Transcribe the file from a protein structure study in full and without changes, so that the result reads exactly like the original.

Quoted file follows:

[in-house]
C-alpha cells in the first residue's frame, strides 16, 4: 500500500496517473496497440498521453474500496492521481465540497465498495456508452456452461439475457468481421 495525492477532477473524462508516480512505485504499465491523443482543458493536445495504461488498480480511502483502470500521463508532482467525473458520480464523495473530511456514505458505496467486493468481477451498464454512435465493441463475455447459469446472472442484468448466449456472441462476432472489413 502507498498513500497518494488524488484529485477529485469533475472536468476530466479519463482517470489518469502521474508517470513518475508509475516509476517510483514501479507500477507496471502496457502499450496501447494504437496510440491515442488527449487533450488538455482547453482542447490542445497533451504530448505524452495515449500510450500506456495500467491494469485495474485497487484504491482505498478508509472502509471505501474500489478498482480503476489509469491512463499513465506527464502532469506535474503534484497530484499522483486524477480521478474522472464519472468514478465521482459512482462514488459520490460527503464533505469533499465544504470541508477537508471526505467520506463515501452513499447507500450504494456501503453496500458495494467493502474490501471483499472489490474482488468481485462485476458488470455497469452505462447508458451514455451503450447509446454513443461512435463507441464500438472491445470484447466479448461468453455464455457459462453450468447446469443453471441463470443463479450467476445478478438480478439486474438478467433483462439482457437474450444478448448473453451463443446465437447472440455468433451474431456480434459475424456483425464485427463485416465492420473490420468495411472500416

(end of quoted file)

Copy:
[in-house]
C-alpha cells in the first residue's frame, strides 16, 4: 500500500496517473496497440498521453474500496492521481465540497465498495456508452456452461439475457468481421 495525492477532477473524462508516480512505485504499465491523443482543458493536445495504461488498480480511502483502470500521463508532482467525473458520480464523495473530511456514505458505496467486493468481477451498464454512435465493441463475455447459469446472472442484468448466449456472441462476432472489413 502507498498513500497518494488524488484529485477529485469533475472536468476530466479519463482517470489518469502521474508517470513518475508509475516509476517510483514501479507500477507496471502496457502499450496501447494504437496510440491515442488527449487533450488538455482547453482542447490542445497533451504530448505524452495515449500510450500506456495500467491494469485495474485497487484504491482505498478508509472502509471505501474500489478498482480503476489509469491512463499513465506527464502532469506535474503534484497530484499522483486524477480521478474522472464519472468514478465521482459512482462514488459520490460527503464533505469533499465544504470541508477537508471526505467520506463515501452513499447507500450504494456501503453496500458495494467493502474490501471483499472489490474482488468481485462485476458488470455497469452505462447508458451514455451503450447509446454513443461512435463507441464500438472491445470484447466479448461468453455464455457459462453450468447446469443453471441463470443463479450467476445478478438480478439486474438478467433483462439482457437474450444478448448473453451463443446465437447472440455468433451474431456480434459475424456483425464485427463485416465492420473490420468495411472500416